NOTES: Estimates based on first-time kindergartners. Percentages may not sum to 100 due to rounding.
*less than 0.5 percent.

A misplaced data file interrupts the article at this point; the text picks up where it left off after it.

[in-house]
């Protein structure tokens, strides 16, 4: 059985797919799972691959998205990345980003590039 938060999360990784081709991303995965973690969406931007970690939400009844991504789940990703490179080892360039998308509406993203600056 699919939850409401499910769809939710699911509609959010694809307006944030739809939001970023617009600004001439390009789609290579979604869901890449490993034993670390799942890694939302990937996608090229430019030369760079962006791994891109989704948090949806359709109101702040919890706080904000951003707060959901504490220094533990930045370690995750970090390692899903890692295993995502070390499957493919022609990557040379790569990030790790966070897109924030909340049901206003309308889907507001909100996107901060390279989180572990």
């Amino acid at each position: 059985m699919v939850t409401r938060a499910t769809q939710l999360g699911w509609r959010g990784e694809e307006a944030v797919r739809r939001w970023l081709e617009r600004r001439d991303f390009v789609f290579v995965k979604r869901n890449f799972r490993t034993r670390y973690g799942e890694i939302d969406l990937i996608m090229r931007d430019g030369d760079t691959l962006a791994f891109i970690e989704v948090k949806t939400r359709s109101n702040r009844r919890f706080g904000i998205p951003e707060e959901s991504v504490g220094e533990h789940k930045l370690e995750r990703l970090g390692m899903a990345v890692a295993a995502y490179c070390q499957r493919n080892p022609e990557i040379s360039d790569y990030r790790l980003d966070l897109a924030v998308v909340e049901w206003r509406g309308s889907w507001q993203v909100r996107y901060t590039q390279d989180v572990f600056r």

mathematics, just as they are predisposed to learn language (Gelman and Gallistel, 1978; National Research Council, 1999). As with language, however, there is variability in the rate at which an understanding of early mathematical knowledge and concepts is acquired. These early concepts and skills include the recognition of shape and size and eventually pattern, the ability to count verbally (first forward and later backward), the recognition of numerals, and the ability to identify quantity from a very general level (more and less) to a specific level requiring the mastery of one-to-one correspondence (e.g., knowing which group has four and which has five). Case et al. (1999) argue that in acquiring early mathematical concepts, young children create a mental number line and come to understand that movement forward and backward along the cardinal numbers on that line represents a